Like her parents, Kristy met her future husband, Mike Outhier – Madison’s dad – at a rodeo. Mike was a saddle bronc rider at the Calgary Stampede in Calgary, Alberta, when they met.
Competitive’ is the best word for my parents,” says Madison, who practices daily in Fulshear or on the ranch in Utopia. “I grew up going to the Houston rodeo and watching my dad. I definitely get my competitive edge from them.” She adds, “Just to have them as coaches at home – you can’t buy coaches like that.”
Like her mom, Madison plays polo, and she also competes in barrel racing. But when she won the breakaway roping championship, Madison says, “it sparked my love for it and made me want to pursue it at the professional level. From then on out, roping has been my main focus.”
Women’s breakaway roping is sanctioned by the Women’s Professional Rodeo Association and is the fastest-growing event in rodeo. This is the second women’s rodeo event in the giant arena at NRG Stadium for RodeoHouston (the first being barrel racing). Men’s events include tie-down roping, bareback riding, team roping, saddle bronc riding, steer wrestling, barrel racing, and bull riding.
Since winning the 2019 title at The American, Madison has amassed other titles like 2021 Women’s Rodeo World Champion and 2021 Resistol Rookie of the Year (her dad Mike was the 1998 Resistol Rookie of the Year in saddle bronc riding). She’s been featured in Western Horseman, Rodeo News, American Quarter Horse Journal, and other publications. Cowgirl Magazine included her in its “30 Under 30” article.
“It’s a really intense thing for a young kid to do,” her aunt Gerry says. “She travels many miles every weekend to compete. Madison sort of has her antenna out all the time. She’s launched a line of jewelry, runs a Christian Bible study for cowboys and cowgirls, she manages her social media accounts with sponsors. For some girls, she’s kind of a brand.” Gerry adds, “She’s sort of like a swan because she’s very serene on top, but there’s all this paddling going on underneath.”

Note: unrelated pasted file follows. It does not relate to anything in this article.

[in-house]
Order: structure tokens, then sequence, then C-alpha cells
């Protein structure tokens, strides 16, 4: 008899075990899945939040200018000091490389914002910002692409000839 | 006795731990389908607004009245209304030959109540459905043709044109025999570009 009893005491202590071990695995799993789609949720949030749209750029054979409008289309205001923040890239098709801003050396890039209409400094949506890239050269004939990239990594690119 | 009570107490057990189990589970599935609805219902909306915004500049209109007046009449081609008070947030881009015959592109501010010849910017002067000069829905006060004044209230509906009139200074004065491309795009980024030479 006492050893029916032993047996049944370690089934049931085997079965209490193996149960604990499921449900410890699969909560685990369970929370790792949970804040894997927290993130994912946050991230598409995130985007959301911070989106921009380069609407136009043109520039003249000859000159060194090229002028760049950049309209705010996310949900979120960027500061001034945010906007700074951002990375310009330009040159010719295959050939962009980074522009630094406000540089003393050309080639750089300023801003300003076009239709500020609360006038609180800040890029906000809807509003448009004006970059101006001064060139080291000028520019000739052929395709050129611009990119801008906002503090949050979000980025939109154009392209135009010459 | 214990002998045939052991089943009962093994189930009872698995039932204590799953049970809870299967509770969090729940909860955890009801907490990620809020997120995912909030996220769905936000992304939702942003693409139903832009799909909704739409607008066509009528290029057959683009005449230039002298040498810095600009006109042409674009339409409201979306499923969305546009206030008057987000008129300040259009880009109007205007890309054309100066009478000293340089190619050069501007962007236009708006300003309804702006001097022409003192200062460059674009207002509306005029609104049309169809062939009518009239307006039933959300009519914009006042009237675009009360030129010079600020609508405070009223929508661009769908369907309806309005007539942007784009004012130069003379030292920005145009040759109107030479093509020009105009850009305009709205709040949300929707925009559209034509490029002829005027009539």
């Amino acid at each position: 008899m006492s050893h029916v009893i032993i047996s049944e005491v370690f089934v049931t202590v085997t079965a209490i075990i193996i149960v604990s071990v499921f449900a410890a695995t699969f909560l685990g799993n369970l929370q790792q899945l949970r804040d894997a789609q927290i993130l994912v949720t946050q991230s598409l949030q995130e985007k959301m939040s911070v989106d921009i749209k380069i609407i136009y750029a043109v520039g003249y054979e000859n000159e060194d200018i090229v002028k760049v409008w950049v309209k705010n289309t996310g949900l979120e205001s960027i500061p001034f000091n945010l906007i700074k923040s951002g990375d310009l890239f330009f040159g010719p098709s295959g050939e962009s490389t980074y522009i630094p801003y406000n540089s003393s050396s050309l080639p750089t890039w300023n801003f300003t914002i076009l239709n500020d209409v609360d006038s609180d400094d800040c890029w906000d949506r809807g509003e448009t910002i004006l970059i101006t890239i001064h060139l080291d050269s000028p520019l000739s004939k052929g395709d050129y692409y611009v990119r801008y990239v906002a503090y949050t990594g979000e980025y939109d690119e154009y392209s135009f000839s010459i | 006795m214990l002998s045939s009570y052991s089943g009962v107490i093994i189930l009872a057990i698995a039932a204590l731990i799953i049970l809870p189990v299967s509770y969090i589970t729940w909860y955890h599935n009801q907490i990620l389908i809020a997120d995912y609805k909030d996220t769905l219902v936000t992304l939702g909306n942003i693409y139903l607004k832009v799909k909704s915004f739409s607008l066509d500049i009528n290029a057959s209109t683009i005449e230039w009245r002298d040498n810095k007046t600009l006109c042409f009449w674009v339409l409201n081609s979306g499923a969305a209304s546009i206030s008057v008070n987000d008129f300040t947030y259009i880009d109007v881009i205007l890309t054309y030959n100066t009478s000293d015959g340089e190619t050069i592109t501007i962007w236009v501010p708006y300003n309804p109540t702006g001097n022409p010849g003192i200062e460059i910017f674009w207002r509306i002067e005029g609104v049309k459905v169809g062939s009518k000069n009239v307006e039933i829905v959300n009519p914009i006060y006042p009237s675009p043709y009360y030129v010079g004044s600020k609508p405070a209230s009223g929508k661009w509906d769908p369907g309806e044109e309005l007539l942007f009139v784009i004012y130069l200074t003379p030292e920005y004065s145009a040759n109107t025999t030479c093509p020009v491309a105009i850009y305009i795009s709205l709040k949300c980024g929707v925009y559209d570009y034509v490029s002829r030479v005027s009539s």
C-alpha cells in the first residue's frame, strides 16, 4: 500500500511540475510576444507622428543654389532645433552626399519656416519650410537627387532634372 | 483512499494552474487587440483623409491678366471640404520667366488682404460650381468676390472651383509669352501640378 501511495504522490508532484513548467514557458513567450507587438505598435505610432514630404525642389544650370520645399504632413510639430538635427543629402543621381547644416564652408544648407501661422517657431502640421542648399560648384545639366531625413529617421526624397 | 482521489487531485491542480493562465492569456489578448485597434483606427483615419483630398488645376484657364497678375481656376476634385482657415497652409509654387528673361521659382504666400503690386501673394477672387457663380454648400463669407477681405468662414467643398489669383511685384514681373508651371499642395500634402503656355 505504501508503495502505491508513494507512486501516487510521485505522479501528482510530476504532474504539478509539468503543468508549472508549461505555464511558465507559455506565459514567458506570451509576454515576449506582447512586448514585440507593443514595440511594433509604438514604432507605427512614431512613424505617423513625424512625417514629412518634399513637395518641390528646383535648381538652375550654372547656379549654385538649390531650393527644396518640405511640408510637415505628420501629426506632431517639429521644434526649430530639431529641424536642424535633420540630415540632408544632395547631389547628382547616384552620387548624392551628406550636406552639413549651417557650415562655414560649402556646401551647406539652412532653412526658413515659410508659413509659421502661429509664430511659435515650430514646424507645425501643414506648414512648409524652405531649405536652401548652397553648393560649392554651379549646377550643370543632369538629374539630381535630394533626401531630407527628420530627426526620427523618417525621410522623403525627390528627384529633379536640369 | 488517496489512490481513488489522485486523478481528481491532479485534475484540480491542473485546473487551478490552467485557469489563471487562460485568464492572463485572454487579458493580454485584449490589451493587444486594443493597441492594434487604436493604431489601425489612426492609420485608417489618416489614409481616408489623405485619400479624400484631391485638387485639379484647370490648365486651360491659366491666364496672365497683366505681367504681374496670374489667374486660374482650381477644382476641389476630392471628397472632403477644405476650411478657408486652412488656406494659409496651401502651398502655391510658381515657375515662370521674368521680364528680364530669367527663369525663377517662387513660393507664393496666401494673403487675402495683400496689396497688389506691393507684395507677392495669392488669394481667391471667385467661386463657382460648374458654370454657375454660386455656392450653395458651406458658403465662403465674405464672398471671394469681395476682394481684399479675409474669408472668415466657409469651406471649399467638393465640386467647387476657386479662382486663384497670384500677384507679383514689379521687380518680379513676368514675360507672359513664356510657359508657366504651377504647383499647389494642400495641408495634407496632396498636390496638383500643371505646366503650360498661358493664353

Her grandmother says, “She’s taken the rodeo world by storm. She’s pretty low-key and humble, but when that whistle blows, she’s on. Just like her mother and father. Madison just lit everybody’s fire. Now there are all these little girls who know they can go out there and make good money.”
Madison says her grandmother Wanda is one of her favorite people in the world. “She and my grandpa are two of the most supportive people in my life, for sure. I look up to my grandpa in every way. He and my uncle [Lou] are such role models in business. And Laurel helped me create my jewelry line. She taught me to cook. She’s my creative inspiration. It’s really cool to have such a well-rounded family. I think I have a little piece of each of them.”
After graduating from the Mays Business School, Madison wants to be an entrepreneur like her grandfather and uncle. “Maybe I’ll even combine business and rodeo somehow,” she says.
For now, she’s looking forward to RodeoHouston. “Houston has always been my favorite rodeo to watch, and now I’m getting to compete in it. I’m over the moon excited!”